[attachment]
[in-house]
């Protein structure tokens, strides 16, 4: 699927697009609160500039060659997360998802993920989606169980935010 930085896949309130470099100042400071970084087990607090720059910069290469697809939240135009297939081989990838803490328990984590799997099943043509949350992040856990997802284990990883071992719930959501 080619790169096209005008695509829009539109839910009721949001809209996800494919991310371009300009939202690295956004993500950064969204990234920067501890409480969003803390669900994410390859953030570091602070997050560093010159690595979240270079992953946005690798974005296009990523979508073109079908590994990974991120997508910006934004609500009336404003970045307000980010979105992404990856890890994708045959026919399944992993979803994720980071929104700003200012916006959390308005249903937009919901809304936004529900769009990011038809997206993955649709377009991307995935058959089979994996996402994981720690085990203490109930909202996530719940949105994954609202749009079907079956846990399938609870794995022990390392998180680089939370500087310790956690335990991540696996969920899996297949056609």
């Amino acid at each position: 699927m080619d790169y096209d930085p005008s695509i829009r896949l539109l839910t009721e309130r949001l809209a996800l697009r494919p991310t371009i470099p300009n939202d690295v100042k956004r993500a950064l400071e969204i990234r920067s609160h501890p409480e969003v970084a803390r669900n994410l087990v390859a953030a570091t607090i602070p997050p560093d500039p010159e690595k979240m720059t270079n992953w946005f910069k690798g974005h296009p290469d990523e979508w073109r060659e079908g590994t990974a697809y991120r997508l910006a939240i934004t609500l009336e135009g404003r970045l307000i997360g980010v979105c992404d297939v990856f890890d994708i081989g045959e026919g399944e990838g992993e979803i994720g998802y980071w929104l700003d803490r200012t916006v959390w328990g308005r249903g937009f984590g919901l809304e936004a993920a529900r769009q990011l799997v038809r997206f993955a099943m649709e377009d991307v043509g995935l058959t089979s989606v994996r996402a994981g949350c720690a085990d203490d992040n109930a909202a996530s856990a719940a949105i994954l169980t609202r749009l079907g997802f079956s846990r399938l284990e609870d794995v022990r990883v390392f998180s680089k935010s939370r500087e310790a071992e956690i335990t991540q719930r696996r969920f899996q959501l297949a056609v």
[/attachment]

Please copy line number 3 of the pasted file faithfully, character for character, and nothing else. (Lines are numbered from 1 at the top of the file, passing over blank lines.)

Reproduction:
């Amino acid at each position: 699927m080619d790169y096209d930085p005008s695509i829009r896949l539109l839910t009721e309130r949001l809209a996800l697009r494919p991310t371009i470099p300009n939202d690295v100042k956004r993500a950064l400071e969204i990234r920067s609160h501890p409480e969003v970084a803390r669900n994410l087990v390859a953030a570091t607090i602070p997050p560093d500039p010159e690595k979240m720059t270079n992953w946005f910069k690798g974005h296009p290469d990523e979508w073109r060659e079908g590994t990974a697809y991120r997508l910006a939240i934004t609500l009336e135009g404003r970045l307000i997360g980010v979105c992404d297939v990856f890890d994708i081989g045959e026919g399944e990838g992993e979803i994720g998802y980071w929104l700003d803490r200012t916006v959390w328990g308005r249903g937009f984590g919901l809304e936004a993920a529900r769009q990011l799997v038809r997206f993955a099943m649709e377009d991307v043509g995935l058959t089979s989606v994996r996402a994981g949350c720690a085990d203490d992040n109930a909202a996530s856990a719940a949105i994954l169980t609202r749009l079907g997802f079956s846990r399938l284990e609870d794995v022990r990883v390392f998180s680089k935010s939370r500087e310790a071992e956690i335990t991540q719930r696996r969920f899996q959501l297949a056609v």